Is Being A Dog Lover In Your Genes?

Are you one of those individuals who looks at a canine and go weak at the knees because all you want to do is pet it? If so, then the chances are that your genes are more at play then your personality. Surprising, right? But it’s the truth!

All of your life, you must have thought that being a dog lover is your choice, but as it turns out, it’s not. Your love for canines comes from your genetic makeup, or at least some part of it if not all. A study conducted in Sweden suggests that dog lovers are genetically inclined to dote over canines.

Dogs have been a part of human civilization for quite some time now. Nobody knows when and how dogs got promoted to being a companion to humans from being just an animal. But scientists are studying the dog-human interaction throughout history and modern times to uncover every detail about said relationship. And their endeavors have now led to the discovery of a significant factor responsible for creating kinship between a man and a dog, which is the human genes.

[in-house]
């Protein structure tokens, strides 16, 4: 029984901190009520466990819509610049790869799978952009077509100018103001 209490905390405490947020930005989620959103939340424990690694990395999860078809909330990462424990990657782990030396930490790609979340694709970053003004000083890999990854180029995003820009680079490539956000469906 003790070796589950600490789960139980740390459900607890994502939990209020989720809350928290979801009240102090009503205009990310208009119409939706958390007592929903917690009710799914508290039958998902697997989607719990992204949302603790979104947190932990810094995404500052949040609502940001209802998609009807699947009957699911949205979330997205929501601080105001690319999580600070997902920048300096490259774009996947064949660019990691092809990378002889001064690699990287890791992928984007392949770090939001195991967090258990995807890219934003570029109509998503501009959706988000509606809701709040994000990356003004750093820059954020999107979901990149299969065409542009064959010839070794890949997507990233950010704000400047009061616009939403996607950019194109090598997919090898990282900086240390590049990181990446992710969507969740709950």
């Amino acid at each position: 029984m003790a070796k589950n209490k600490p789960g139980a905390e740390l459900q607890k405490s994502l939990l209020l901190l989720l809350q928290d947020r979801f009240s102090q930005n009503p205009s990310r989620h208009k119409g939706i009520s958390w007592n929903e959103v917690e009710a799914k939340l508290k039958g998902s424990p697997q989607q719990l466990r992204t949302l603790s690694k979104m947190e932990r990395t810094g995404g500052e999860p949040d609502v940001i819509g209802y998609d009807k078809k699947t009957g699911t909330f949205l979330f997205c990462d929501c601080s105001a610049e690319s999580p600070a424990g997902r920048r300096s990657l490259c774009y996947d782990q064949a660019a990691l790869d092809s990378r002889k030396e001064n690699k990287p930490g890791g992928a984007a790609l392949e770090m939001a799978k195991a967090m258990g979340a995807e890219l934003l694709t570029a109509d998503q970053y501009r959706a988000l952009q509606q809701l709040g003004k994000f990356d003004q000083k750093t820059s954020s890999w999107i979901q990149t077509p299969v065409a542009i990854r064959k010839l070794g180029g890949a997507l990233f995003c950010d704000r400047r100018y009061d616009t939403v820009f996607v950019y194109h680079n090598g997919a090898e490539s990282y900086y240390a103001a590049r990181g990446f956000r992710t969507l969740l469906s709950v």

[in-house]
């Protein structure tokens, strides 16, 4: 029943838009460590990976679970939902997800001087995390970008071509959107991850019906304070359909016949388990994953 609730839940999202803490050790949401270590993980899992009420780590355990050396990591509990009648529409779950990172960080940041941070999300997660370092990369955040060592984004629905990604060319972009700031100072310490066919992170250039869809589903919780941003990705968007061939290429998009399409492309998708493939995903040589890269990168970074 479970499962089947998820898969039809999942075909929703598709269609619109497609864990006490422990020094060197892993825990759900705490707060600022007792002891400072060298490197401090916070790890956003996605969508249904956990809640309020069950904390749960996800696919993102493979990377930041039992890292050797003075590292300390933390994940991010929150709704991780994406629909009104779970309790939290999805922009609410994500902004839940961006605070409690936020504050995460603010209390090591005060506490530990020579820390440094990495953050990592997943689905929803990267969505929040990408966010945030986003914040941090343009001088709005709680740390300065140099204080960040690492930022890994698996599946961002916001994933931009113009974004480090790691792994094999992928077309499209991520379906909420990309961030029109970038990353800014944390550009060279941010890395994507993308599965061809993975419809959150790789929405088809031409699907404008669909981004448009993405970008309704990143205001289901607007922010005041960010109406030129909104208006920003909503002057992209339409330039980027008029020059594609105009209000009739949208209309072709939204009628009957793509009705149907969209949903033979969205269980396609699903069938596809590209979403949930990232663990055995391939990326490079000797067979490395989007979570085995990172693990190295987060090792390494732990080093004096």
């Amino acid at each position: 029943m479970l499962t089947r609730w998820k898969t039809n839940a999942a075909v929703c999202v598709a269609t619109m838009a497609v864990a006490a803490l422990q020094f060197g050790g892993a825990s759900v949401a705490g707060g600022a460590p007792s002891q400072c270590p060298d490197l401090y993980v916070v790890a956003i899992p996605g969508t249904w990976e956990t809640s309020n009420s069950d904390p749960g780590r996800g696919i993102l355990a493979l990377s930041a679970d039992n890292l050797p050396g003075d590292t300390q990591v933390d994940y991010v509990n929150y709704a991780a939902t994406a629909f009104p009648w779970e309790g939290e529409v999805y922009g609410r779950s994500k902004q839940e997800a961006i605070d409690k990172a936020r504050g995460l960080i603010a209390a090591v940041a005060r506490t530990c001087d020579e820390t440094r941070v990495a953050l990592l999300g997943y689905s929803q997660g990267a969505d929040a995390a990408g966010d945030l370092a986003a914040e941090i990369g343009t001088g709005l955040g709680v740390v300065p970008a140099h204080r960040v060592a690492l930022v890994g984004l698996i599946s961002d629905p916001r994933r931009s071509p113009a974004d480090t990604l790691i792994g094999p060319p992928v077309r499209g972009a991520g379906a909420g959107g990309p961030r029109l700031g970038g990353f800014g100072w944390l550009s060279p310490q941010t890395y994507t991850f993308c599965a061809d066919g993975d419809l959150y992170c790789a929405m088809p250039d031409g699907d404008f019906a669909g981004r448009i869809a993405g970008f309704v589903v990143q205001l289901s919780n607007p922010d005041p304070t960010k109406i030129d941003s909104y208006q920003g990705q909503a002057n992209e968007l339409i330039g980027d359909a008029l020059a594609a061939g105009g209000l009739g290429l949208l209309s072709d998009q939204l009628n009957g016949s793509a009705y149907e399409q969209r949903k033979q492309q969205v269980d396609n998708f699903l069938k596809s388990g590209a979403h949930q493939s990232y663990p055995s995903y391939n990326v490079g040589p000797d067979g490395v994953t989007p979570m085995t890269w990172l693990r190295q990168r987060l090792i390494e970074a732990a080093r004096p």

A team of Swedish and British scientists studied the influence of genetics over the ownership of dogs by analyzing the genetic makeup of 35,035 twins. Researchers found that if one-half of identical twins owns a dog, the chances are that the other half will also own one. However, in the case of non-identical (fraternal) twins, if one half has a dog, then the probability of the other half owning one is much less. The difference in the rate of concordance in dog ownership between identical and fraternal twins exists due to the high value of similarity in the gene makeup within a pair of the former than the latter. That is identical twins have the same gene traits entirely while fraternal twins share only half their genome. Therefore, by analyzing the data from both types of twins, scientists can study the impact of environment and genetics over human behavior more clearly.